State governments tighten their grip on sales tax holidays

Back-to-school shopping at Staples.

Yoon S. Byun | Boston Globe | Getty Images
Back-to-school shopping at Staples.

Millions of shoppers will have a chance to stick it to the government over the next few weeks, as 17 states and Puerto Rico prepare for their respective sales tax holidays. Yet in several places across the country, these events will be noticeably more muted this year — if they’re held at all.

After initiating exemptions for its residents in 2004, Massachusetts will sit out its annual sales tax holiday for the first time since 2009. Government leaders cited budgetary constraints as the reason for its decision.

Florida will once again offer exemptions on clothing and school supplies, but it will be harder for shoppers to capitalize on these deals. The Sunshine State is trimming its event from 10 days to three, and eliminating computers as a qualifying purchase.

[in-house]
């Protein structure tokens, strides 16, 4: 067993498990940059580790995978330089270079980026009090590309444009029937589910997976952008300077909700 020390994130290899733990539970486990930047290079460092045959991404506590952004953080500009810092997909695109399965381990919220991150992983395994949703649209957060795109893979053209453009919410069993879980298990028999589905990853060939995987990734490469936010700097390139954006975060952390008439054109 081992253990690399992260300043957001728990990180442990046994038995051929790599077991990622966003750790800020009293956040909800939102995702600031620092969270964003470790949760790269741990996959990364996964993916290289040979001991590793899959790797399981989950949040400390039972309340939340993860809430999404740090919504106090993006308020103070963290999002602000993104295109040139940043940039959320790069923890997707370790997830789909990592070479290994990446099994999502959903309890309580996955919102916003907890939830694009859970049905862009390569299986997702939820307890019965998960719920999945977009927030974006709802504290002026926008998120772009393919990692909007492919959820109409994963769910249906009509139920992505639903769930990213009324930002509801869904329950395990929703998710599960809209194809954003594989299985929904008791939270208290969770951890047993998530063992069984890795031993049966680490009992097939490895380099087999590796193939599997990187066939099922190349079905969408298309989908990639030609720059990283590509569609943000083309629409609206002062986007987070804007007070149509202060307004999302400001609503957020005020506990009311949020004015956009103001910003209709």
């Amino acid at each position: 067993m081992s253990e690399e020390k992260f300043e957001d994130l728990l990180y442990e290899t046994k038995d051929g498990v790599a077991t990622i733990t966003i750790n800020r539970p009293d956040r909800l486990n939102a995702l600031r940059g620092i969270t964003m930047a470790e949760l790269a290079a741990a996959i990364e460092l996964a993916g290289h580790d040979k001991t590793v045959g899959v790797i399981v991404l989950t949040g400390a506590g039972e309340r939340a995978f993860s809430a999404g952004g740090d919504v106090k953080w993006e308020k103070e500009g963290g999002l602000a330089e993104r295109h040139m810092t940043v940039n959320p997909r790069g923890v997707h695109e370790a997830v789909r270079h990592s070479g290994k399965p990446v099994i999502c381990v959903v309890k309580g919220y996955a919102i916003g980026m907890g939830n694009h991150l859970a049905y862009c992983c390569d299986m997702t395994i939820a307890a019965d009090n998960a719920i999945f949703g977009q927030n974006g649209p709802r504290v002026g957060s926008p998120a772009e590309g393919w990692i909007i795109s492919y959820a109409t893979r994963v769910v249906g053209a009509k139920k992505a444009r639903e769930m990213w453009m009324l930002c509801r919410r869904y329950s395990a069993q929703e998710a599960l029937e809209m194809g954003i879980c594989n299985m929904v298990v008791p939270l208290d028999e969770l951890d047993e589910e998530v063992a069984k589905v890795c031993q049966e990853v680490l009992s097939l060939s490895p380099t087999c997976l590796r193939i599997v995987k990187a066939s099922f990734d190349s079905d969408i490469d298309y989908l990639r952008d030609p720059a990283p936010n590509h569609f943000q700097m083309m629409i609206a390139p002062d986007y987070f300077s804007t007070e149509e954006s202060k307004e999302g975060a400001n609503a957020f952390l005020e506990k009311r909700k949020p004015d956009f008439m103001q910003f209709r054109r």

And in Louisiana, which earlier this year passed some “fairly substantial” changes to its sales tax rules, the government will offer a reduced tax rate of 3 percent, said Charles Maniace, director of tax research at Sovos Compliance. That compares with its typical 5 percent rate.

“This is the first time that I can recall a sales tax holiday with a limitation on the rate,” Maniace said. States typically add caveats to the items that are exempt — for example, limiting them to school supplies or clothing — or put in place a certain spending limit, to help plug the hole in lost revenue.

For Louisiana, which also has a $2,500 threshold for qualifying items, the revised criteria mean the most a shopper can save is $50, Maniace said. Yet even as the offers become less meaningful to shoppers’ wallets — particularly in an age of widespread 40 percent discounts — Manaice said consumers nonetheless look forward to these annual breaks.

“There’s a certain satisfaction that shoppers get in not paying sales tax that can’t be measured qualitatively,” he said.

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